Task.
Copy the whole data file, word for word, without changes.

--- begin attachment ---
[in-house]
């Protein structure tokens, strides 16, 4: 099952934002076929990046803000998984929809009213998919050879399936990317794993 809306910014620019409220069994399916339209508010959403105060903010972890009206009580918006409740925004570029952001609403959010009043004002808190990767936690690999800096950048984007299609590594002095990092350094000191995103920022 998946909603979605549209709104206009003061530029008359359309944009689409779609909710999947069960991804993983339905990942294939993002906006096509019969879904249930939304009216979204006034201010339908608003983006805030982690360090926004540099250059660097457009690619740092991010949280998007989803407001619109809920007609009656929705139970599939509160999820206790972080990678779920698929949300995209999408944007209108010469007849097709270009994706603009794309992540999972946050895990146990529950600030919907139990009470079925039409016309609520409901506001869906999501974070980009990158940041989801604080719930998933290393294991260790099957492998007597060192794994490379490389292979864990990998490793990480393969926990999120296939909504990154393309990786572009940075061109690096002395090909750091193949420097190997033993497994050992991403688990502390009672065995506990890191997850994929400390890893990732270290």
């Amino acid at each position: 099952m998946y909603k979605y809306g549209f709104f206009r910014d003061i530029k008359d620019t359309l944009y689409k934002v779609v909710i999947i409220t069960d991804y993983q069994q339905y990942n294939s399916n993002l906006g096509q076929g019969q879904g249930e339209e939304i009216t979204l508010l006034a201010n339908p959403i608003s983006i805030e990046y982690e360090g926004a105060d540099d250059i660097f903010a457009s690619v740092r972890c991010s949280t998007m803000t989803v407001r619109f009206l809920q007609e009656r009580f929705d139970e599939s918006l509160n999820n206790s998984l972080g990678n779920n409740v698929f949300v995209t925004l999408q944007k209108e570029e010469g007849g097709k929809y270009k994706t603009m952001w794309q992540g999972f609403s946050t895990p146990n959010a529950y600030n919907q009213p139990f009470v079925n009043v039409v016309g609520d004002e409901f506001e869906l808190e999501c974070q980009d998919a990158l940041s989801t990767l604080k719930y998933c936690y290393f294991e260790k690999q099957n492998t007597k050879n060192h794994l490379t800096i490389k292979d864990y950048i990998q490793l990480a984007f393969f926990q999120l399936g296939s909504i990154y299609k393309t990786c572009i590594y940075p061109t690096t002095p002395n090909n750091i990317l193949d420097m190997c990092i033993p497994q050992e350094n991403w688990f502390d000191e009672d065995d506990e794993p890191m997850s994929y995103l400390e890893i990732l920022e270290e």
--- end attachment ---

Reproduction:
[in-house]
């Protein structure tokens, strides 16, 4: 099952934002076929990046803000998984929809009213998919050879399936990317794993 809306910014620019409220069994399916339209508010959403105060903010972890009206009580918006409740925004570029952001609403959010009043004002808190990767936690690999800096950048984007299609590594002095990092350094000191995103920022 998946909603979605549209709104206009003061530029008359359309944009689409779609909710999947069960991804993983339905990942294939993002906006096509019969879904249930939304009216979204006034201010339908608003983006805030982690360090926004540099250059660097457009690619740092991010949280998007989803407001619109809920007609009656929705139970599939509160999820206790972080990678779920698929949300995209999408944007209108010469007849097709270009994706603009794309992540999972946050895990146990529950600030919907139990009470079925039409016309609520409901506001869906999501974070980009990158940041989801604080719930998933290393294991260790099957492998007597060192794994490379490389292979864990990998490793990480393969926990999120296939909504990154393309990786572009940075061109690096002395090909750091193949420097190997033993497994050992991403688990502390009672065995506990890191997850994929400390890893990732270290």
């Amino acid at each position: 099952m998946y909603k979605y809306g549209f709104f206009r910014d003061i530029k008359d620019t359309l944009y689409k934002v779609v909710i999947i409220t069960d991804y993983q069994q339905y990942n294939s399916n993002l906006g096509q076929g019969q879904g249930e339209e939304i009216t979204l508010l006034a201010n339908p959403i608003s983006i805030e990046y982690e360090g926004a105060d540099d250059i660097f903010a457009s690619v740092r972890c991010s949280t998007m803000t989803v407001r619109f009206l809920q007609e009656r009580f929705d139970e599939s918006l509160n999820n206790s998984l972080g990678n779920n409740v698929f949300v995209t925004l999408q944007k209108e570029e010469g007849g097709k929809y270009k994706t603009m952001w794309q992540g999972f609403s946050t895990p146990n959010a529950y600030n919907q009213p139990f009470v079925n009043v039409v016309g609520d004002e409901f506001e869906l808190e999501c974070q980009d998919a990158l940041s989801t990767l604080k719930y998933c936690y290393f294991e260790k690999q099957n492998t007597k050879n060192h794994l490379t800096i490389k292979d864990y950048i990998q490793l990480a984007f393969f926990q999120l399936g296939s909504i990154y299609k393309t990786c572009i590594y940075p061109t690096t002095p002395n090909n750091i990317l193949d420097m190997c990092i033993p497994q050992e350094n991403w688990f502390d000191e009672d065995d506990e794993p890191m997850s994929y995103l400390e890893i990732l920022e270290e």